7 Best Metal Albums To Own On Vinyl
We’re a long way past the classic days of Heavy Metal. The genre has mutated, evolved and grown out in every direction so far that it’s getting more and more difficult to come up with suitable labels.
Metal isn’t showing any signs of slowing down either. Unlike other genres of music that can be mostly seen as a product of their particular decade, metal just never dies. This makes it a little harder for someone to point to the absolute “must have” metal albums.
But we aren’t intimidated by a challenge. We’ve put together a collection of the best metal albums to own on vinyl. We know that even the most dedicated metal head in the world doesn’t like every sub-genre that exists, and there’s a lot of contention over what counts as ‘true’ metal - but we’ve done everything we can to present a great range of all types.
The only thing we cared about what whether the musicians put some serious effort into making it the best they could, and whether or not it was a landmark album in metal. This could be due to having a long lasting influence, shaping a new genre or codifying an emerging one.
So without further adieu, here’s the list of 7 albums that would make any parent of the 80’s worth their salt grab their torch and pitchfork.
At a Glance: Our Choice Of The 7 Best Metal Albums To Own On Vinyl On The Market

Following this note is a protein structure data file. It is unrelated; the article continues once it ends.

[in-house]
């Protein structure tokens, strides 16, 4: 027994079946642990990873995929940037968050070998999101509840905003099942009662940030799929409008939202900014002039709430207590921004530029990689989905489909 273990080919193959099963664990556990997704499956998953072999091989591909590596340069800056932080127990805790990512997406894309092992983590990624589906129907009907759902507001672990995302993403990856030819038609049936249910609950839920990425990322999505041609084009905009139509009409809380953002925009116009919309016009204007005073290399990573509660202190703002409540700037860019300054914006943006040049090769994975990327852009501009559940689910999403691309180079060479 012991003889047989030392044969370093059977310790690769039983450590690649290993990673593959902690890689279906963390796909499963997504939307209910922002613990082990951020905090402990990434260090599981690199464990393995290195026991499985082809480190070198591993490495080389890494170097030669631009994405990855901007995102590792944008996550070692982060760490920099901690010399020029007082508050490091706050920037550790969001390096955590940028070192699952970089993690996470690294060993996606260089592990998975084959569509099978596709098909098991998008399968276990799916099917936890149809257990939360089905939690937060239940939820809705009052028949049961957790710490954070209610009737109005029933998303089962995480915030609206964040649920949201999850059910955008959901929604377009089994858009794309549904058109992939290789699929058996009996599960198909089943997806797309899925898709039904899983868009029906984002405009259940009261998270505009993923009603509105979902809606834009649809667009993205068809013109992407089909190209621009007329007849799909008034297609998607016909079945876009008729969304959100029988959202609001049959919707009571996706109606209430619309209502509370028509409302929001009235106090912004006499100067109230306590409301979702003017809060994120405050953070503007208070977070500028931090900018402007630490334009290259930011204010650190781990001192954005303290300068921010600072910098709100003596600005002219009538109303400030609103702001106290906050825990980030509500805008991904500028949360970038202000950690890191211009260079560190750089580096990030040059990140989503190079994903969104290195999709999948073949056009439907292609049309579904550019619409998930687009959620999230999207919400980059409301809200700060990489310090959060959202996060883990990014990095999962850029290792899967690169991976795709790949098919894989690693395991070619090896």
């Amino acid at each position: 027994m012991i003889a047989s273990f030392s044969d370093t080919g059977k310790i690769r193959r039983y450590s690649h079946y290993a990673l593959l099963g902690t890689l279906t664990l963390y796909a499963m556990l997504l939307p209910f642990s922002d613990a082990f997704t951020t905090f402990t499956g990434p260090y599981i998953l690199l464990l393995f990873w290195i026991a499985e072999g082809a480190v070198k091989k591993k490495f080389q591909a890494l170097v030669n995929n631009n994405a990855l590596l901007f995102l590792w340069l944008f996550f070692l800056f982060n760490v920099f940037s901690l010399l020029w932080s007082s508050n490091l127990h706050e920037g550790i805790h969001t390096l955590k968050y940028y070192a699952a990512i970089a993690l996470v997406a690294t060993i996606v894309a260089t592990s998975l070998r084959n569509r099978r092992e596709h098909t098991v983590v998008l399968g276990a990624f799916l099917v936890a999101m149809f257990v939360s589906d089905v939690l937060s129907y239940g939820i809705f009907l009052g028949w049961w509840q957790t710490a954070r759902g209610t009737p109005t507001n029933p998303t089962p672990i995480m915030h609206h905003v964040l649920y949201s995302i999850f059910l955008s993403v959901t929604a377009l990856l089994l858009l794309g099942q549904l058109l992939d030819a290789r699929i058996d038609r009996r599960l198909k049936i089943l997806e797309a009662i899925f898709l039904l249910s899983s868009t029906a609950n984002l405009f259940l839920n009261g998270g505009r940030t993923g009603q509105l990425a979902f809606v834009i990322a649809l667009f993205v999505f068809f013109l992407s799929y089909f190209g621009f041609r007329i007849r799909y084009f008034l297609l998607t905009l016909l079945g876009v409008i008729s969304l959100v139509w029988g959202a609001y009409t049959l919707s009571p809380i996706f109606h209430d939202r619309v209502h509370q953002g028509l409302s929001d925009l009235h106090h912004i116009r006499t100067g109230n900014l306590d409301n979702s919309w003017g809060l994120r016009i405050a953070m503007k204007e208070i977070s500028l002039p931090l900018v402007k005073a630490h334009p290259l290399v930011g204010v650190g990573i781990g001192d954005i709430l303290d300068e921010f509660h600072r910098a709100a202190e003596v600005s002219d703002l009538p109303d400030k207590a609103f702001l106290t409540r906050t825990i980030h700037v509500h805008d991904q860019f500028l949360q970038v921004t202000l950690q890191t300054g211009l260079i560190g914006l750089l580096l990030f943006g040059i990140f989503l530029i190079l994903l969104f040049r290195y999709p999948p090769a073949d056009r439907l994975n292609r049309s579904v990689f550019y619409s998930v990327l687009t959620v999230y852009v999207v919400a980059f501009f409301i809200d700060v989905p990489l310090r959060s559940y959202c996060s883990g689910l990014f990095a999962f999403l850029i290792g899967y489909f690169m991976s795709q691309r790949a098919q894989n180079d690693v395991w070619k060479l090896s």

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Ok let's look at each album in more detail. We've provided you with a description of the album and then a link should you wish to explore the album further. So without further ado, let’s take a look...
7 Best Metal Albums To Own On Vinyl
1. Koloss - Meshuggah
Whether you hate ‘em or love ‘em, it can’t be denied that Meshuggah are one of the biggest driving influences of the Djent sound. Koloss is one of their most polished albums, and shows off the powerful rhythms they create in a way that’s so intense it’s akin to being possessed by the ghost of a viking berserker.
Despite the dark imagery, practically unintelligible vocals and harsh sound, Meshuggah seems to promote a more cerebral listening experience. Even at their gigs you can see a large number of people watching intently and deeply appreciating the complexity of the music and admiring the high level of skill and musicianship required. That’s not to say you can’t lose yourself in the beat. It would be a perfect soundtrack to smash up a room too.
Their latest album, The Violent Sleep of Reason, offers much of the same. However, it seems to be an example of more of the same rather than significant new development. If you loved Koloss and wish you could find more, that’s your solution.
2. Cowboys from Hell - Pantera
RE! - SPECT!
Did you read that in your head as it was in Walk?
I thought so. This fact just by itself demonstrates the immense influence Pantera still has now with Cowboys from Hell. It’s not so much an album as it is a defining point of what is and isn’t metal. Sure, things have changed a lot since then, but whenever a metalhead decides to learn to play guitar and hears himself pulling this off, their face just lights up. It’s truly a magical thing to behold.
You might have never actually heard the full album, especially in this age of streaming and downloading single tracks here and there. So do yourself a favour, and check it out in all of it’s glory here.